onycholysis


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onycholysis

 [on″ĭ-kol´ĭ-sis]
loosening or separation of a nail from its bed.
Miller-Keane Encyclopedia and Dictionary of Medicine, Nursing, and Allied Health, Seventh Edition. © 2003 by Saunders, an imprint of Elsevier, Inc. All rights reserved.

on·y·chol·y·sis

(on'i-kol'i-sis), Avoid the mispronunciation oncholy'sis. Do not confuse this word with oncolysis.
Loosening of the nails, beginning at the free border, and usually incomplete.
[onycho- + G. lysis, loosening]
Farlex Partner Medical Dictionary © Farlex 2012

onycholysis

(ŏn′ĭ-kŏl′ĭ-sĭs)
n.
The separation or loosening of a fingernail or toenail from its nail bed.
The American Heritage® Medical Dictionary Copyright © 2007, 2004 by Houghton Mifflin Company. Published by Houghton Mifflin Company. All rights reserved.

on·y·chol·y·sis

(on'i-kol'i-sis)
Loosening of the nails, beginning at the free border, and usually incomplete.
[onycho- + G. lysis, loosening]
Medical Dictionary for the Health Professions and Nursing © Farlex 2012

onycholysis

Loosening or separating of the nail from its bed.
Collins Dictionary of Medicine © Robert M. Youngson 2004, 2005

Onycholysis

The separation of a nail from its underlying bed. Onycholysis is a common symptom of candidal infections of the nail or of exposure to harsh chemicals and detergents.
Mentioned in: Nail Removal
Gale Encyclopedia of Medicine. Copyright 2008 The Gale Group, Inc. All rights reserved.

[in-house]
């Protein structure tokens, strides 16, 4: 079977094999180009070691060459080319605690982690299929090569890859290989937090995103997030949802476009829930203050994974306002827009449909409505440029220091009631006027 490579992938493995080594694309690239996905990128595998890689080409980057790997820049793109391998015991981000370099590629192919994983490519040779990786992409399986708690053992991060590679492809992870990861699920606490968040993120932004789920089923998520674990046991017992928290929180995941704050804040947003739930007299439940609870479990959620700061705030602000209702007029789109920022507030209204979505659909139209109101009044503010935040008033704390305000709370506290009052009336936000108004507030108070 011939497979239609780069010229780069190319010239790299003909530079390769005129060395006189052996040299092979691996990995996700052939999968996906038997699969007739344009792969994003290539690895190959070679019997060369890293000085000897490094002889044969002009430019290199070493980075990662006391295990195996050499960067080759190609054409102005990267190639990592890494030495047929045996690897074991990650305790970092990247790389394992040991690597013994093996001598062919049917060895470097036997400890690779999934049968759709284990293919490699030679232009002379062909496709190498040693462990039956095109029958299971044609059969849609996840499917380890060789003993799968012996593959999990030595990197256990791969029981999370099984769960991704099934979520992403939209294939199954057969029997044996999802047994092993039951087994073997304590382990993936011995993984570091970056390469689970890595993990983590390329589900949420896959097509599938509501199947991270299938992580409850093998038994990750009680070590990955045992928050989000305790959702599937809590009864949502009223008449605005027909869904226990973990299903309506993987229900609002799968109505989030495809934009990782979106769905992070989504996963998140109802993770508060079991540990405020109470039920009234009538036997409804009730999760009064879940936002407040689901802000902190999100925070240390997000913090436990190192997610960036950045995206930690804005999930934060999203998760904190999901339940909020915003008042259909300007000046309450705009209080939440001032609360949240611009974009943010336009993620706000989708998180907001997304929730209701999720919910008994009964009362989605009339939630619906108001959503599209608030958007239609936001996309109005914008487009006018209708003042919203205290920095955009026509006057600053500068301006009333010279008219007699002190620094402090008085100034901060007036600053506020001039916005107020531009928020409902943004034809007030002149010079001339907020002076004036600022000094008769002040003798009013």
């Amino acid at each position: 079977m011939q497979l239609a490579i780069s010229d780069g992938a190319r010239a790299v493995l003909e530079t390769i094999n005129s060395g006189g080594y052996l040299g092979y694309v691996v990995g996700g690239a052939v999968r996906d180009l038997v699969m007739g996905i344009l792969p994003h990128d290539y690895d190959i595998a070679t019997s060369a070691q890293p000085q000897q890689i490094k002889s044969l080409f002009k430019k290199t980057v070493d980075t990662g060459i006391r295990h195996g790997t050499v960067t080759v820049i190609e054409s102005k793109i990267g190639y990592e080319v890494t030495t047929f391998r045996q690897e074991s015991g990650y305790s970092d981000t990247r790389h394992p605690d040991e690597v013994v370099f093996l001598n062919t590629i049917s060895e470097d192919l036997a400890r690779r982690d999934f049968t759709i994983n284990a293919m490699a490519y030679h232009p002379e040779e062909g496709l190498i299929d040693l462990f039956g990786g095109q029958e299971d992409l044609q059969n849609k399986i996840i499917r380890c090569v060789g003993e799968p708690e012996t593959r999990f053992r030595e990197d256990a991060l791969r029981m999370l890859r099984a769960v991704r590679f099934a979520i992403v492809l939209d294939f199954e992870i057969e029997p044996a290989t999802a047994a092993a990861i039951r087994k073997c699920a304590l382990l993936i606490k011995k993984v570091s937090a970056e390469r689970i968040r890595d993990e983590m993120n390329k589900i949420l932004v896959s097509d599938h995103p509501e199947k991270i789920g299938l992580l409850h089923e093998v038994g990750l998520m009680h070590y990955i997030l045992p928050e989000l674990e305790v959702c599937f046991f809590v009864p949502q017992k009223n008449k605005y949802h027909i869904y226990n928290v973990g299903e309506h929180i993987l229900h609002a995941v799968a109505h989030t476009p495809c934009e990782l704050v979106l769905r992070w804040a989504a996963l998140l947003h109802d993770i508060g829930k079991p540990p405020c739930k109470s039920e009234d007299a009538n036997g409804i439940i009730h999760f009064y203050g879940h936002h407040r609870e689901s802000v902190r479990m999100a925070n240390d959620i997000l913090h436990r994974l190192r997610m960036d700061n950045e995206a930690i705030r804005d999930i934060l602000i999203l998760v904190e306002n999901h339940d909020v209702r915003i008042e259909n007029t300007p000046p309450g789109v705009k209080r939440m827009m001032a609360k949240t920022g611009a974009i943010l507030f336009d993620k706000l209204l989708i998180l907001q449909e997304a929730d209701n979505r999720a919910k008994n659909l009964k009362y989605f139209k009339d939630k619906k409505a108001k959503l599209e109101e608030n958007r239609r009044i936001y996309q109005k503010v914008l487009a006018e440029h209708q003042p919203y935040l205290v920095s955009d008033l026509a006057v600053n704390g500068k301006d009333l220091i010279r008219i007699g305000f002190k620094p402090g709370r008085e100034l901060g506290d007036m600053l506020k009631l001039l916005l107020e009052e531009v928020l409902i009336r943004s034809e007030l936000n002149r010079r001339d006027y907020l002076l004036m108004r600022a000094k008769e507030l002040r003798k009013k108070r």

References in periodicals archive ?
Significant improvement for hyperkeratosis and onycholysis, moderate improvement for oil drops, and slight improvement for pitting were observed.
Nail involvement in psoriasis usually is divided into two major groups: (a) signs of involvement of nail matrix including pitting, leukonychia, red spots of the lunula, transverse grooves (Beau's lines), and crumbling of the nail plate and (b) signs of involvement of the nail bed which present as oil-drop discoloration, splinter hemorrhages, subungual hyperkeratosis, and onycholysis [5].
A characteristic feature of psoriasis of the nails is onycholysis with a yellowish brownish hue resembling that of an oil spot and caused by elevation of the nail plate by a psoriatic plaque in the nail bed.
The most common clinical signs of SCC of the nail unit are, in decreasing order, subungual hyperkeratosis, onycholysis, oozing, and nail plate destruction.[sup][2] The tumors are usually growing slowly, simulating other benign conditions, such as chronic paronychia, onychomycosis, pyogenic granuloma, or verruca vulgaris.
Nail changes, which may be observed following drug use, include hyperpigmentation, onycholysis, and onychomadesis.
Nail changes, including nail dystrophy, subungual hyperkeratosis and onycholysis are common among patients with psoriasis, albeit being less frequent in patients without arthritis (3,20,33).
(2) POPP is considered to be an uncommon subset of psoriatic arthritis that is characterized by psoriatic onychodystrophy, onycholysis, connective tissue thickening above the distal phalanx as well as specific radiologic changes such as periosteal reaction and bone erosions of the distal phalanges.
We have reported the case of a male patient who developed distal onycholysis after receiving 100 mg diclofenac and exposure to UV light.
Over-hydration could cause onycholysis (separation of the nail plate from the nail bed or lifting of the nail).
Allergic contact dermatitis and onycholysis from hydroxylamine sulphate in colour developer.
In pseudo (apparent) leuconychia, there is involvement of subungual tissue due to onycholysis or subungual hyperkeratosis or pathology of matrix or nailbed instead of nailplate2.